The Los Angeles Philharmonic Association has canceled all 2020 season performances at the Hollywood Bowl and the Ford Theatres due to coronavirus concerns, the organization announced May 13.
Summer season performances for the venues, normally scheduled from June through September, are programmed by the Association. They feature numerous artists, including Bowl performances by the Los Angeles Philharmonic, a resident company of the Los Angeles County-owned Music Center.
The LA Phil estimated that revenue lost from the canceled concerts, as well as those shows canceled during the orchestra’s spring season, will result in a budget shortfall of approximately $80 million, the organization said in a statement.
The LA Phil is one of the largest orchestras in the world with a reported annual operating budget of $125 million.
The LA Phil also said it would furlough approximately 25% of its full-time nonunion workforce, as well as members of the Hollywood Bowl Orchestra through Sept 30. It also said it would lay off seasonal Hollywood Bowl employees.
Prior to these moves the Association had reduced all nonessential expenses, laid off its part-time employees, instituted salary reductions of 35% in aggregate and made the decision to draw from its endowment.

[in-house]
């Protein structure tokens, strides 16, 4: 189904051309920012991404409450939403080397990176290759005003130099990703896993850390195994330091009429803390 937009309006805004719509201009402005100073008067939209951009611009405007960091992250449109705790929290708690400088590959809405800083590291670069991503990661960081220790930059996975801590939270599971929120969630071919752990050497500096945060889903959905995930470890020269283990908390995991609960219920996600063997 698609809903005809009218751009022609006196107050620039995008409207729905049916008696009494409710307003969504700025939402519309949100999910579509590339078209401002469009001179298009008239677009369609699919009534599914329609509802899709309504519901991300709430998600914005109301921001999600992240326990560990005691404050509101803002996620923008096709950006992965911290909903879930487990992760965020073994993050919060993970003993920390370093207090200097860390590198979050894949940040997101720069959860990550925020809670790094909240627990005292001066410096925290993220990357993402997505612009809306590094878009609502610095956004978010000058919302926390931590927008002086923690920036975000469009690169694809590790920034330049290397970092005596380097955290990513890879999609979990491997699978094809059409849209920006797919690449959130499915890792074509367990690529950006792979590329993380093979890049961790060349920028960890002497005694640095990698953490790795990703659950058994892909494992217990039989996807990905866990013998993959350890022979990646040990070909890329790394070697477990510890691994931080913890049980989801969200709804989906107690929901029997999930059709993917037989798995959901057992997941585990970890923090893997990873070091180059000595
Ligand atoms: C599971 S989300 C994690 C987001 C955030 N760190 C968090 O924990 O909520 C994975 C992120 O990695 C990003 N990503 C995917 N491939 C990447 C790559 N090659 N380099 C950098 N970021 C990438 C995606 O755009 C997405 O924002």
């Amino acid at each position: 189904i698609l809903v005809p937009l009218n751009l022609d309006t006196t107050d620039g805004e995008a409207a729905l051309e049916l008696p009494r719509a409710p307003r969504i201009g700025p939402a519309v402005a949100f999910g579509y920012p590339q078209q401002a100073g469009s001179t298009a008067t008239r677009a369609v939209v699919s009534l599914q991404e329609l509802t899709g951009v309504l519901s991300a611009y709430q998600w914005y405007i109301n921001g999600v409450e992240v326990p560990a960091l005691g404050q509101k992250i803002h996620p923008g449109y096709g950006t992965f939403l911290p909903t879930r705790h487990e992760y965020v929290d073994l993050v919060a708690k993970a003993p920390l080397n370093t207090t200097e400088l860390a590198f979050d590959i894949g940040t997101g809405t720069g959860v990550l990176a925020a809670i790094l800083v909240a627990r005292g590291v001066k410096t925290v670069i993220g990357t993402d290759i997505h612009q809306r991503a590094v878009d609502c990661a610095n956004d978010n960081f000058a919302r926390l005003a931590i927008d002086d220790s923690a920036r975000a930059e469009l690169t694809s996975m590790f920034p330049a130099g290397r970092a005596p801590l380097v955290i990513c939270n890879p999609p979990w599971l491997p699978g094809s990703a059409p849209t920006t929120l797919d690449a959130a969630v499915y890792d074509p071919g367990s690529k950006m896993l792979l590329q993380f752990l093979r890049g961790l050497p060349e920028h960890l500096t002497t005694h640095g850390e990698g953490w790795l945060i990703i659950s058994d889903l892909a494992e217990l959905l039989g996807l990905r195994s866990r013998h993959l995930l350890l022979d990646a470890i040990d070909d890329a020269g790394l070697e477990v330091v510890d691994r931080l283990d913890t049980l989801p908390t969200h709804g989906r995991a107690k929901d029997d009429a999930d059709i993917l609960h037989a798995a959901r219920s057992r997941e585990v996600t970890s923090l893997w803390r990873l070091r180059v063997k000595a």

The cost-saving measures will continue through the summer, the Association said.
In early April the LA Phil canceled the remainder of its spring season at Walt Disney Concert Hall. At that time Music and Artistic Director Gustavo Dudamel said he would take no compensation during the spring cancellation period.
“The cancellation of our summer programs and the resulting impact on our musicians and staff is devastating,” Philharmonic Association Chief Executive Chad Smith in the statement. “We are doing what is necessary to ensure that we are all here for the next century.”
To mitigate financial strain the Association is launching “Play Your Part,” a $35 million fundraising campaign to support operations and programs including the LA Phil’s Youth Orchestra Los Angeles.
Bowl ticketholders will have the option of donating the value of their tickets back to the LA Phil, which has raised an initial $1 million from a challenge grant from Jane and Michael Eisner.
“The LA Phil will continue to monitor the impact of the Covid-19 pandemic and reassess the Association’s situation as necessary,” the statement said.
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